The power of the yield curve and how it affects the economy has been a hot topic lately. When a yield curve inversion occurs, the economy is likely to slip into a recession – eventually.
History tells us that a recession can occur up to two years later. During the time between an inversion and a recession, the stock market has actually performed well. In many cases, indexes have gone up by double-digits.
About that recent yield curve inversion…
So why are so many analysts worried about a recession now?
First, it’s been more than 10 years since the last one in 2008-2009, which was a doozy.
Second, recessions typically happen every five years, so we are “overdue” for one. For those of us who live in California, we are used to calls for the next big earthquake. We ignore them. Earthquakes, like recessions, are difficult to predict.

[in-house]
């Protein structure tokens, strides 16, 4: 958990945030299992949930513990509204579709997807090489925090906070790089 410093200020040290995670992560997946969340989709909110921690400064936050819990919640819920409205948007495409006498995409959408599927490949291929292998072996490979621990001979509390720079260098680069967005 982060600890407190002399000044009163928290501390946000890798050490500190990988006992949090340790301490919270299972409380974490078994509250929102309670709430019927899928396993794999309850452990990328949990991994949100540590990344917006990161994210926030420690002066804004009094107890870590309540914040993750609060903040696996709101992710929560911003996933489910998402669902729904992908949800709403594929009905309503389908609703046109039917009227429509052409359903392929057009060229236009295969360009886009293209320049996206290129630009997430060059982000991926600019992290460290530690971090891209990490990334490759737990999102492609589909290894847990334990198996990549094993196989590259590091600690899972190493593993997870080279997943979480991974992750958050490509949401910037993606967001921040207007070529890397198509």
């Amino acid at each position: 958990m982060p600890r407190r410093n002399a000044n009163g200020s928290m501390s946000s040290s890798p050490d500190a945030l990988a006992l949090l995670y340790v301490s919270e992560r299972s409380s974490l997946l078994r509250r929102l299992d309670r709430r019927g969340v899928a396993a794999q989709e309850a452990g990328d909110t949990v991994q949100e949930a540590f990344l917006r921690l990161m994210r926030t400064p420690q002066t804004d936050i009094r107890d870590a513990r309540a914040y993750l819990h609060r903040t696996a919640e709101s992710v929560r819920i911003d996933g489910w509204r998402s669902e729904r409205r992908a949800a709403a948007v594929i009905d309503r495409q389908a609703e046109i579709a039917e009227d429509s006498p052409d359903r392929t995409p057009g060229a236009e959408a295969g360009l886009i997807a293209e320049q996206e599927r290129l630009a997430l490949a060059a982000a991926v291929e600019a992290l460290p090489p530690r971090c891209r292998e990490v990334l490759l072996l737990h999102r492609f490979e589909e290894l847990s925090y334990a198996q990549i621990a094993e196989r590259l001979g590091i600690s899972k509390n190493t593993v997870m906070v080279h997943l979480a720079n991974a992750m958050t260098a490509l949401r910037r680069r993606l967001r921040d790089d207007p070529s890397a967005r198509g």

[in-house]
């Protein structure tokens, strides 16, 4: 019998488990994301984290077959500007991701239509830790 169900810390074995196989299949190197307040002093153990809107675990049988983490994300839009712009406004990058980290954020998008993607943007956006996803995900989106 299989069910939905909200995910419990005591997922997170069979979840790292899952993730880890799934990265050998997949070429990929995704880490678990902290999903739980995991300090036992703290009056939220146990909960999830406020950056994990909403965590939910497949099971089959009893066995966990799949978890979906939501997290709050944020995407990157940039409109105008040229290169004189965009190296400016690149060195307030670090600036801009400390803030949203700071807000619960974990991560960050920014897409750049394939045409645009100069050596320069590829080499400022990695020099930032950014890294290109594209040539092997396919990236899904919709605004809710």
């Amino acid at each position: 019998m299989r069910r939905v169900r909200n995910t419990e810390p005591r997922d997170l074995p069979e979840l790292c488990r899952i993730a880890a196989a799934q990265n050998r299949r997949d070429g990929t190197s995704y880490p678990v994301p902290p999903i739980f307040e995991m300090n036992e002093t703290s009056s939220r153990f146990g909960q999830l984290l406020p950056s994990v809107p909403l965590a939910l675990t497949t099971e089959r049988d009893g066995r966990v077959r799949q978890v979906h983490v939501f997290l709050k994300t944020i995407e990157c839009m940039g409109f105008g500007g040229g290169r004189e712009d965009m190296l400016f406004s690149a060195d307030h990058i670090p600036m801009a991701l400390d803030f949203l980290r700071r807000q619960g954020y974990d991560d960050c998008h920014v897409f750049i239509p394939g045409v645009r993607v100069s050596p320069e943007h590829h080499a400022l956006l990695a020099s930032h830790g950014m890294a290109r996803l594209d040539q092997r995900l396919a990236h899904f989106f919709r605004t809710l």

Yes, a recession will happen “some day”. Why waste time trying to time it? Instead, you need to prepare for it.
And that leaves analysts and economists worried. Even though a recession is a normal part of the economic cycle, too many people are not prepared for the hardships to come. We are back to where we were in 2007, with countless households carrying elevated levels of debt, upside-down mortgages and little-to-no savings. A recession will aggravate their already-perilous financial positions, and it might not end quickly. Recessions can last months or years. Either way, it will inevitably brings job losses and an increase in company bankruptcies and outright closures.
Even today, many industries and workers have not recovered from the Great Recession. That is certainly on the Fed’s mind, which is likely one of the reasons they cut rates last week. After the rate cut, the yield curve inversion flattened out a bit. But we are not out of the woods.